BARNES: Well, in the end it doesn't matter, but you know, he's become a bitter, unhappy ex-president. And you know, Ronald Reagan's diaries have just come out. Reagan found that he couldn't warm up at all to Jimmy Carter. He'd beaten Jimmy Carter in 1980, of course, by 10 percentage points and just did not find much to like their. He found that there were a couple of awards to, posthumous to -- one to maybe John F. Kennedy, maybe it was two, and another to Hubert Humphrey, that had actually been enacted or issued during the Carter administration; Carter didn't award them to the families and Reagan had to do it. I think he's a bitter guy.

HUME: Why? He's regarded by many -- many, not all, but he's regarded by many as having had this very successful post-presidency.

BARNES: Yeah, but that's the post-presidency. He's a failed president. Here's a guy who did not understand the Soviet threat, was shocked when the Russians invaded Afghanistan, the economy was in stagflation and worse during his administration. Things that Reagan dealt with easily, with tax cuts and deregulation and energy decontrolled, when he took over. I think he's just a bitter guy.

WILLIAMS: I do not think he's a bitter guy, but I think he's no historian, I mean makes -- I don't know how he gets to make this judgment, I guess he is a former president, and in that level, that's where you say he just does not like George W. Bush. He thinks that -- he's a guy who loved treaties, you know, SALT-2 and the like, and here's a guy, he says, this president goes out and violates all the environmental treaties, he's alienated much of the -- much of Europe and the Western world...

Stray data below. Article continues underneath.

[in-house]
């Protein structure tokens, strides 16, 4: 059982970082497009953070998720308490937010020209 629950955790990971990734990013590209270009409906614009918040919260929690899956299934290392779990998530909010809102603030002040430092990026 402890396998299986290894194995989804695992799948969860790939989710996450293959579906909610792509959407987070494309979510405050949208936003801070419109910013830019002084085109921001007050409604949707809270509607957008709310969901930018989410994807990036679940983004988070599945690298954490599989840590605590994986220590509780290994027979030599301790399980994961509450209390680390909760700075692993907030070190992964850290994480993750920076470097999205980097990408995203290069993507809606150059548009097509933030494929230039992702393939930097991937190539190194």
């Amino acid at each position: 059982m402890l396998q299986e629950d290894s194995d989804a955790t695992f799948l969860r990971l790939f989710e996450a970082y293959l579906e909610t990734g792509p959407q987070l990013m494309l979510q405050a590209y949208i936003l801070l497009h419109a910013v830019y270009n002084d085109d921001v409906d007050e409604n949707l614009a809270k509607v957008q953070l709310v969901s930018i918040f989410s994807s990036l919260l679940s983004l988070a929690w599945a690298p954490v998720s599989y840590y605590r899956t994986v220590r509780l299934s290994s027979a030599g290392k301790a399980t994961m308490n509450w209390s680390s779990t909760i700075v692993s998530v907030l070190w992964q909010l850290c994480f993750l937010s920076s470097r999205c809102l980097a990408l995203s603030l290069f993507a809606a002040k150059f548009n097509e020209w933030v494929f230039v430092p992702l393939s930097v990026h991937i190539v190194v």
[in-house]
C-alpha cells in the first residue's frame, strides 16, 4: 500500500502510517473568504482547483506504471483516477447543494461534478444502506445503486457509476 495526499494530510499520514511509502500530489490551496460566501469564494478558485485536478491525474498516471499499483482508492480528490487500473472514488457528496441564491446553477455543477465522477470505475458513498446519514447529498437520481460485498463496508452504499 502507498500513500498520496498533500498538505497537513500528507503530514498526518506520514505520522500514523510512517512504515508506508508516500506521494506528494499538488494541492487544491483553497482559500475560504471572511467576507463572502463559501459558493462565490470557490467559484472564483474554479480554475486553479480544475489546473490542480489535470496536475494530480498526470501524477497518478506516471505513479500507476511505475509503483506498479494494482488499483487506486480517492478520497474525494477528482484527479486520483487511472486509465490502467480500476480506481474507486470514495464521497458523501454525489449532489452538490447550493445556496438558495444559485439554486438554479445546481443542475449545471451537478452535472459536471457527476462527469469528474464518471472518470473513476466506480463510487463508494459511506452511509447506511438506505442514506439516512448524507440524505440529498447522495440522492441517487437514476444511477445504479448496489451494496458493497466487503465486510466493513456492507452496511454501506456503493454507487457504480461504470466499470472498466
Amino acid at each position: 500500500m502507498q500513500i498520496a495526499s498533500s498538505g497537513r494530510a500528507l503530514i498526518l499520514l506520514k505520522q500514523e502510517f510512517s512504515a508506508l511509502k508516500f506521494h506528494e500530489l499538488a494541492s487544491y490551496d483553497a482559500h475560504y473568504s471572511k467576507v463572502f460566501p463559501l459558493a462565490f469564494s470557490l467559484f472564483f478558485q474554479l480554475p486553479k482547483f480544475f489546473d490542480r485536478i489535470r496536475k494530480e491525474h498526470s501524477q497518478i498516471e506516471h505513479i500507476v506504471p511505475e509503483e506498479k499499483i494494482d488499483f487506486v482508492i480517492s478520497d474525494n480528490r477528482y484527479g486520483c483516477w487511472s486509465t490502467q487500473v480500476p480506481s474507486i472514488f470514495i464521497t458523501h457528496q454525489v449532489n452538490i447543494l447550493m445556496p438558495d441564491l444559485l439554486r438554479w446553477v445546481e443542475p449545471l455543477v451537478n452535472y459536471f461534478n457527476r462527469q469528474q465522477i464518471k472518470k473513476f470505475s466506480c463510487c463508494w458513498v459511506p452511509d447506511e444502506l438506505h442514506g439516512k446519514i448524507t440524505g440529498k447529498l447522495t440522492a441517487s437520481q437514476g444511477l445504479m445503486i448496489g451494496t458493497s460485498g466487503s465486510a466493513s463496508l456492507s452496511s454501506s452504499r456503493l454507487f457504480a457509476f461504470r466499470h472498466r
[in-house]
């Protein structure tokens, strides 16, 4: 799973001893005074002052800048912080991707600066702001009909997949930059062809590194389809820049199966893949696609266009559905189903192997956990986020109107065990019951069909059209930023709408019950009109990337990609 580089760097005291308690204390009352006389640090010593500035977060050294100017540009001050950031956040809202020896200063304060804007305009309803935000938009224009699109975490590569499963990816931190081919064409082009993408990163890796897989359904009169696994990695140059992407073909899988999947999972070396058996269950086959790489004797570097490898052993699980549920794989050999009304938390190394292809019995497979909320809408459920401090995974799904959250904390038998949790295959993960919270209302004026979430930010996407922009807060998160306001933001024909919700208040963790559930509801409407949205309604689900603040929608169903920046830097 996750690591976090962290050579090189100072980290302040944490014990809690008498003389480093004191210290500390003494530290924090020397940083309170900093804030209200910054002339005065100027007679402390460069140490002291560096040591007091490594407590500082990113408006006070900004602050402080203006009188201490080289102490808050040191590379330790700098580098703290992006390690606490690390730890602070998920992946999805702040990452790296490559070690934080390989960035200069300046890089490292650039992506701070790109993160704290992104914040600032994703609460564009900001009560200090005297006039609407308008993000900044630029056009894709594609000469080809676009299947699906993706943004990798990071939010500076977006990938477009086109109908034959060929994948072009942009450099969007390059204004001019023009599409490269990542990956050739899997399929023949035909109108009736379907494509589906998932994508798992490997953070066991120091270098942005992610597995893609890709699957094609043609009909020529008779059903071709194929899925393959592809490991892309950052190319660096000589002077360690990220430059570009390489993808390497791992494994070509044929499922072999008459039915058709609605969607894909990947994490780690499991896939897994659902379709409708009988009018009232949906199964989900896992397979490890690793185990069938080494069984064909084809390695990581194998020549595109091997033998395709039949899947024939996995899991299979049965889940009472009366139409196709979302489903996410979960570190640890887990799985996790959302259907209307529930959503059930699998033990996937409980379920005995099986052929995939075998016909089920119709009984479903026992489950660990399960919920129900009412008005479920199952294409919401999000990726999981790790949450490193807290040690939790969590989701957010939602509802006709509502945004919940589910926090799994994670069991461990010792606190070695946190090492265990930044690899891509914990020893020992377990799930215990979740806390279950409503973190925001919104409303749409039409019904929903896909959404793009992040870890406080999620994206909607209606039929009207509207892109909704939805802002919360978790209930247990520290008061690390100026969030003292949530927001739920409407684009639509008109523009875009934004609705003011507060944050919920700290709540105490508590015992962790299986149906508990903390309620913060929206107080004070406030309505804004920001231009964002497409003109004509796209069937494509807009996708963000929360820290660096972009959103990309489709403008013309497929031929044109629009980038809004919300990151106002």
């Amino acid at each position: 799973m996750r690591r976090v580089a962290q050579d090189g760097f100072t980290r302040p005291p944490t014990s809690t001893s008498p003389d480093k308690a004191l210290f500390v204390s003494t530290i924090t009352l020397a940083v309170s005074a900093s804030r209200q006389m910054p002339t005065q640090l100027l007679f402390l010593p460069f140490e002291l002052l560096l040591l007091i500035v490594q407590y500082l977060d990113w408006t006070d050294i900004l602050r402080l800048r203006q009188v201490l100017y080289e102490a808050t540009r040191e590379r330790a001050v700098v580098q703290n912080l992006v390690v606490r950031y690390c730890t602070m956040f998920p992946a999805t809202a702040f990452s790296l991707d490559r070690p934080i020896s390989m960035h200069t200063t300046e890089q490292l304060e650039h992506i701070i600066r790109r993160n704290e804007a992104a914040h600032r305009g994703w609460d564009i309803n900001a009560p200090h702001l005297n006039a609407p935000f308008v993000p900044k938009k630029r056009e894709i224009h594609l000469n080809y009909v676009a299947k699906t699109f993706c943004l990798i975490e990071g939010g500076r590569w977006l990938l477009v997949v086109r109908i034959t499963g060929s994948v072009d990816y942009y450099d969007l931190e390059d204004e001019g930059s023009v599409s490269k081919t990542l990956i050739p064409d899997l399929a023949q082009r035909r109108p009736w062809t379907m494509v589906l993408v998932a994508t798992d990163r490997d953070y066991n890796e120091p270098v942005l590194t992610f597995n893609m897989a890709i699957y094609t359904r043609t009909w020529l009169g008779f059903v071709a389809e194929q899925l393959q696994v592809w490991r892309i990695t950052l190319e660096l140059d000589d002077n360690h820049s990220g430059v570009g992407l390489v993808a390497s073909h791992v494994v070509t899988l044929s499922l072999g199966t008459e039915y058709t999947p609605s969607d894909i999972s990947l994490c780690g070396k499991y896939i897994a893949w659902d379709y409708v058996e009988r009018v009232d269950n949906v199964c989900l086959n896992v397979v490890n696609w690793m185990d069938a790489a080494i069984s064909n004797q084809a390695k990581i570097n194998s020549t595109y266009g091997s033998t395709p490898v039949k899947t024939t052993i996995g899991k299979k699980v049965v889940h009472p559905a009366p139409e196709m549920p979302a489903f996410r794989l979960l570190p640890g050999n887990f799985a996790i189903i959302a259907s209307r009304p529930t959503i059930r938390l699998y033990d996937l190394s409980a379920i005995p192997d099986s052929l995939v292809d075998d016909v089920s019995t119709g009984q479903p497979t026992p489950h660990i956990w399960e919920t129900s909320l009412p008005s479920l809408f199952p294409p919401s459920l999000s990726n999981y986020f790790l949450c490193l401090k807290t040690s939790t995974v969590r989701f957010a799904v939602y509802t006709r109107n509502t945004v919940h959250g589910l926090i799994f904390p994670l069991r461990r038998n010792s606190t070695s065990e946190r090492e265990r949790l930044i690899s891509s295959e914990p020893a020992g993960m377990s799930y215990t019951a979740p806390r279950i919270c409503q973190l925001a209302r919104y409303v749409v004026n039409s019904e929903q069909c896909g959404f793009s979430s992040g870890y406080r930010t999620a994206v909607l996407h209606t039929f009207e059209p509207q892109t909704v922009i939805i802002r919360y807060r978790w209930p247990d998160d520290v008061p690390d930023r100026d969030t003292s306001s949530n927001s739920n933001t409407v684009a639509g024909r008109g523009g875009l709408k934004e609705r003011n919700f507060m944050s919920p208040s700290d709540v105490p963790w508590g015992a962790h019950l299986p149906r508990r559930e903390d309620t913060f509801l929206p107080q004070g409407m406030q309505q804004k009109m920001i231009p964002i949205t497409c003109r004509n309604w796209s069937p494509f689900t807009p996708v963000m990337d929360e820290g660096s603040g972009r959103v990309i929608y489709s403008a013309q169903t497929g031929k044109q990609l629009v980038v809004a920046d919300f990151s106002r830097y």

HUME: You're saying that or he's saying that?

WILLIAMS: That's what President Carter said. That's what he said in this interview. And I might say it's an interview that was supposed to be about his book on Sundays and plans or something, about religion. How this got going, I don't know, but I think he stepped it.

LIASSON: Well, he clearly tried to kind of revise his remarks, today. And you know, it's interesting Ex-presidents have a lot of choices on how they conduct themselves and Jimmy Carter has been very outspoken about a lot of things and he's gotten in trouble before for some of his comments. But then you've that Bush and Clinton who have become, you know, boon companions, practically.

HUME: You mean the first President Bush?

LIASSON: Ayah, the first President Bush -- who give commencement addresses together, and do charitable works together and it's quite a different model. Of course, you know, President Clinton has some long- range political plans that are still live and active and Jimmy Carter doesn't. But, you know, I think Carter clearly felt that he went too far with these remarks and tried to...

BARNES: Yeah he didn't -- but I think he believed them though. That's what he does think about Bush. Look, Carter's remarks were unprecedented. These are the harshest ones from him. They may be the harshest that an ex-president has aimed at.

HUME: At the sitting president.

BARNES: At a sitting president. And there used to be two things that former presidents didn't do, they didn't criticize their successors and they particularly didn't criticize them when they were overseas.

HUME: Well, he wasn't overseas.

BARNES: Well, he wasn't this time, but he has done that in the past.

HUME: All right, let's get a quick round with you all on the fact that Mitt Romney has made this dramatic upsurge in the polls in Iowa and now is leading by double digits over both McCain and Giuliani. Juan, what do you think? Do you think that's real? Do you think it's just a temporary blip? What you make of it?

WILLIAMS: It is a blip that's caused by advertising, he's the leader in terms of money, and he's had an extraordinarily intense round of advertising going in his favor.

LIASSON: Yeah, I do not think it is a blip, on the other hand, I don't think we should put a whole lot of stock in a poll that comes out at this point in the race, but one thing about Romney is he does have a plan.

HUME: We didn't put a whole lot of stock in it. It's last minute for this panel.


LIASSON: He has a plan, he's carrying out the plan, and there are an extraordinary number of Republican insiders who think that in the end he'll be the last on standing.

BARNES: And I am not one of those Republican insiders, who thinks he'll be the last man standing. Blip.

For more visit the FOX News Special Report web page.